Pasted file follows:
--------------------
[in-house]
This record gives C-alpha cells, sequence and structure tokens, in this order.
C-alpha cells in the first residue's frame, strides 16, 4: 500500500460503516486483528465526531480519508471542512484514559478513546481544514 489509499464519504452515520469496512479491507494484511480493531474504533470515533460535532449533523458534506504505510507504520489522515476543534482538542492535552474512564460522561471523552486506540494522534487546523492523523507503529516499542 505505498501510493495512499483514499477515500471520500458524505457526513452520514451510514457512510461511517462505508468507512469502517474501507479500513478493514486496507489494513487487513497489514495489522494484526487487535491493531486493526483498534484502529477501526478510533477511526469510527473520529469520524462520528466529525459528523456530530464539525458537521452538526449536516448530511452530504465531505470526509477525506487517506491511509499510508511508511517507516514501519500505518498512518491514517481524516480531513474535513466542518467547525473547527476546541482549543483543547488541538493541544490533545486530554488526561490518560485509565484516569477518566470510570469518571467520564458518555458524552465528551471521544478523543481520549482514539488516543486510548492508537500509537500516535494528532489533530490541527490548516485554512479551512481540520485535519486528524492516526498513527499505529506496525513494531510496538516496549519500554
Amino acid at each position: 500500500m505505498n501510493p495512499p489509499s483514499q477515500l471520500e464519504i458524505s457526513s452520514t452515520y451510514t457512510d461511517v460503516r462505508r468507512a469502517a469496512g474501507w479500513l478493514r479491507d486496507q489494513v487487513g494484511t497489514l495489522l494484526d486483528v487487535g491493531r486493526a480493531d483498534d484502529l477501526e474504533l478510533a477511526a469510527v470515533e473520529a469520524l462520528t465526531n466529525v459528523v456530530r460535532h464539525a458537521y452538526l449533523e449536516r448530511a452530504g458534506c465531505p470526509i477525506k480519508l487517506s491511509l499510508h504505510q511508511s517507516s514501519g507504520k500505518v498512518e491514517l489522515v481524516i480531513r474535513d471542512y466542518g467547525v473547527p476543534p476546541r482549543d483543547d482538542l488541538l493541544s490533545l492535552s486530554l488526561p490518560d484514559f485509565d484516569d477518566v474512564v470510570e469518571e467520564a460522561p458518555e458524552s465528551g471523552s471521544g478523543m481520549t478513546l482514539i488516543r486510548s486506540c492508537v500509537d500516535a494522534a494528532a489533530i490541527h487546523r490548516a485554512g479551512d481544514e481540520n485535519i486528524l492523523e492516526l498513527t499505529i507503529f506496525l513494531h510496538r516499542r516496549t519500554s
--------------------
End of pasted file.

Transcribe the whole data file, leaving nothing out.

[in-house]
This record gives C-alpha cells, sequence and structure tokens, in this order.
C-alpha cells in the first residue's frame, strides 16, 4: 500500500460503516486483528465526531480519508471542512484514559478513546481544514 489509499464519504452515520469496512479491507494484511480493531474504533470515533460535532449533523458534506504505510507504520489522515476543534482538542492535552474512564460522561471523552486506540494522534487546523492523523507503529516499542 505505498501510493495512499483514499477515500471520500458524505457526513452520514451510514457512510461511517462505508468507512469502517474501507479500513478493514486496507489494513487487513497489514495489522494484526487487535491493531486493526483498534484502529477501526478510533477511526469510527473520529469520524462520528466529525459528523456530530464539525458537521452538526449536516448530511452530504465531505470526509477525506487517506491511509499510508511508511517507516514501519500505518498512518491514517481524516480531513474535513466542518467547525473547527476546541482549543483543547488541538493541544490533545486530554488526561490518560485509565484516569477518566470510570469518571467520564458518555458524552465528551471521544478523543481520549482514539488516543486510548492508537500509537500516535494528532489533530490541527490548516485554512479551512481540520485535519486528524492516526498513527499505529506496525513494531510496538516496549519500554
Amino acid at each position: 500500500m505505498n501510493p495512499p489509499s483514499q477515500l471520500e464519504i458524505s457526513s452520514t452515520y451510514t457512510d461511517v460503516r462505508r468507512a469502517a469496512g474501507w479500513l478493514r479491507d486496507q489494513v487487513g494484511t497489514l495489522l494484526d486483528v487487535g491493531r486493526a480493531d483498534d484502529l477501526e474504533l478510533a477511526a469510527v470515533e473520529a469520524l462520528t465526531n466529525v459528523v456530530r460535532h464539525a458537521y452538526l449533523e449536516r448530511a452530504g458534506c465531505p470526509i477525506k480519508l487517506s491511509l499510508h504505510q511508511s517507516s514501519g507504520k500505518v498512518e491514517l489522515v481524516i480531513r474535513d471542512y466542518g467547525v473547527p476543534p476546541r482549543d483543547d482538542l488541538l493541544s490533545l492535552s486530554l488526561p490518560d484514559f485509565d484516569d477518566v474512564v470510570e469518571e467520564a460522561p458518555e458524552s465528551g471523552s471521544g478523543m481520549t478513546l482514539i488516543r486510548s486506540c492508537v500509537d500516535a494522534a494528532a489533530i490541527h487546523r490548516a485554512g479551512d481544514e481540520n485535519i486528524l492523523e492516526l498513527t499505529i507503529f506496525l513494531h510496538r516499542r516496549t519500554s